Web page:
After discovering a secret palace hidden in China’s first emperor massive burial complex, Chinese technicians are nervous. Not because Qin Shi Huang’s tomb is the most important archaeological discovery since Tutankhamen, but because they believe his burial place is full of deadly traps that will kill any trespassers. Not to talk about deadly quantities of mercury.
The secret courtyard-style palace tomb is a mind-numbing discovery. Situated in the heart of the Emperor’s 56km² mortuary compound, guarded by more than 6000 (and counting) full-size statues of warriors, musicians and acrobats, the buried palace is 690 x 250m. It includes 18 courtyard houses overlooked by one main building, where the emperor is supposed to be. The palace — which has already been partially mapped in 3D using volumetric scanners — occupied a space of 170,000m². That’s one fourth the size of the Forbidden City in Beijing — for just one tomb.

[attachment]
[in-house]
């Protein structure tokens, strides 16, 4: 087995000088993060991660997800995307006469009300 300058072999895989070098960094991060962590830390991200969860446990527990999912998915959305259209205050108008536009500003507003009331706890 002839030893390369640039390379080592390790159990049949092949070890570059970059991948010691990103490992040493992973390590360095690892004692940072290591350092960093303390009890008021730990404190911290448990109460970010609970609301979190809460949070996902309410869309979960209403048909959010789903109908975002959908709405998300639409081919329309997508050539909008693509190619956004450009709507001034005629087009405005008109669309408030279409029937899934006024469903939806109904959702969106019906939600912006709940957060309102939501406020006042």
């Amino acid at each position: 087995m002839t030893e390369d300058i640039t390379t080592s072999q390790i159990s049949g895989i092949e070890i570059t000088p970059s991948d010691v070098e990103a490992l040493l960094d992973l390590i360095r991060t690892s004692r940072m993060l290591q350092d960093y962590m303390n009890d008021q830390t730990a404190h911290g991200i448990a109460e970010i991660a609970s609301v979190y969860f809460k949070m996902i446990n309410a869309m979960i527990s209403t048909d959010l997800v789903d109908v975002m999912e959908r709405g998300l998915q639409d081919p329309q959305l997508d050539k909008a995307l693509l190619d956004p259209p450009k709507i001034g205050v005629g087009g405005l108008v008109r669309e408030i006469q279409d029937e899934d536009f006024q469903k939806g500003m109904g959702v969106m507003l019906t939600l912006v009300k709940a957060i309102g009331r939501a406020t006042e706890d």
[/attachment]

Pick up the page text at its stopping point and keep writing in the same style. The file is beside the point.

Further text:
They mention the possibility of large amounts of mercury present — thought to be fashioned into a ‘river’ — but I consider it unlikely that there are any booby traps. There may actually have been some such traps in Egypt, a few tombs in the Valley of the Kings have a very deep shaft before getting to the burial chamber, but those are not entirely understood anyway. Definitely a case where keeping it intact is probably well worth the effort.